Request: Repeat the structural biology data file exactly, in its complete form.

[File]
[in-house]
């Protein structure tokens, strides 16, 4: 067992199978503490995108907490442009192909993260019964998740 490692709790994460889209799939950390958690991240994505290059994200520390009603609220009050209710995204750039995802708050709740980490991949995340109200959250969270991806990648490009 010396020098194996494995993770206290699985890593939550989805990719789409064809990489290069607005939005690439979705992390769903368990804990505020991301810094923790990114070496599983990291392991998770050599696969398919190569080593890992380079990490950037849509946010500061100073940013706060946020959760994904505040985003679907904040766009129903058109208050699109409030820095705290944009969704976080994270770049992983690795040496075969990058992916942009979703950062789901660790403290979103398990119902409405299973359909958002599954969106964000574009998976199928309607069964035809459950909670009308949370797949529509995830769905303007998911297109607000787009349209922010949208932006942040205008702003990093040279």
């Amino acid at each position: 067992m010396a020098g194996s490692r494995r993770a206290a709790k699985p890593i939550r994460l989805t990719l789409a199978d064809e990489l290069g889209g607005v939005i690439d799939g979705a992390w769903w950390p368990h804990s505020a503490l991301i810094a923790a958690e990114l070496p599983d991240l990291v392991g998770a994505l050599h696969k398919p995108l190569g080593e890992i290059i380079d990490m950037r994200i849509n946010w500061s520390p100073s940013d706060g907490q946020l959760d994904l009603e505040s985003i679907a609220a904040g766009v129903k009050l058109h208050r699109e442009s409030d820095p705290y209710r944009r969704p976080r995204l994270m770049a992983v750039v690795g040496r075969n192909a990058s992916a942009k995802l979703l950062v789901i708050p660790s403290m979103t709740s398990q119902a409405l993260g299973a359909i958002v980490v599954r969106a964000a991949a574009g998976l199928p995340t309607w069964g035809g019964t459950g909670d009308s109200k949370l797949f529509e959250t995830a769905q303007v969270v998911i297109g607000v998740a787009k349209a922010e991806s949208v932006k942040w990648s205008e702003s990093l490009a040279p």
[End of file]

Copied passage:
[in-house]
């Protein structure tokens, strides 16, 4: 067992199978503490995108907490442009192909993260019964998740 490692709790994460889209799939950390958690991240994505290059994200520390009603609220009050209710995204750039995802708050709740980490991949995340109200959250969270991806990648490009 010396020098194996494995993770206290699985890593939550989805990719789409064809990489290069607005939005690439979705992390769903368990804990505020991301810094923790990114070496599983990291392991998770050599696969398919190569080593890992380079990490950037849509946010500061100073940013706060946020959760994904505040985003679907904040766009129903058109208050699109409030820095705290944009969704976080994270770049992983690795040496075969990058992916942009979703950062789901660790403290979103398990119902409405299973359909958002599954969106964000574009998976199928309607069964035809459950909670009308949370797949529509995830769905303007998911297109607000787009349209922010949208932006942040205008702003990093040279």
């Amino acid at each position: 067992m010396a020098g194996s490692r494995r993770a206290a709790k699985p890593i939550r994460l989805t990719l789409a199978d064809e990489l290069g889209g607005v939005i690439d799939g979705a992390w769903w950390p368990h804990s505020a503490l991301i810094a923790a958690e990114l070496p599983d991240l990291v392991g998770a994505l050599h696969k398919p995108l190569g080593e890992i290059i380079d990490m950037r994200i849509n946010w500061s520390p100073s940013d706060g907490q946020l959760d994904l009603e505040s985003i679907a609220a904040g766009v129903k009050l058109h208050r699109e442009s409030d820095p705290y209710r944009r969704p976080r995204l994270m770049a992983v750039v690795g040496r075969n192909a990058s992916a942009k995802l979703l950062v789901i708050p660790s403290m979103t709740s398990q119902a409405l993260g299973a359909i958002v980490v599954r969106a964000a991949a574009g998976l199928p995340t309607w069964g035809g019964t459950g909670d009308s109200k949370l797949f529509e959250t995830a769905q303007v969270v998911i297109g607000v998740a787009k349209a922010e991806s949208v932006k942040w990648s205008e702003s990093l490009a040279p």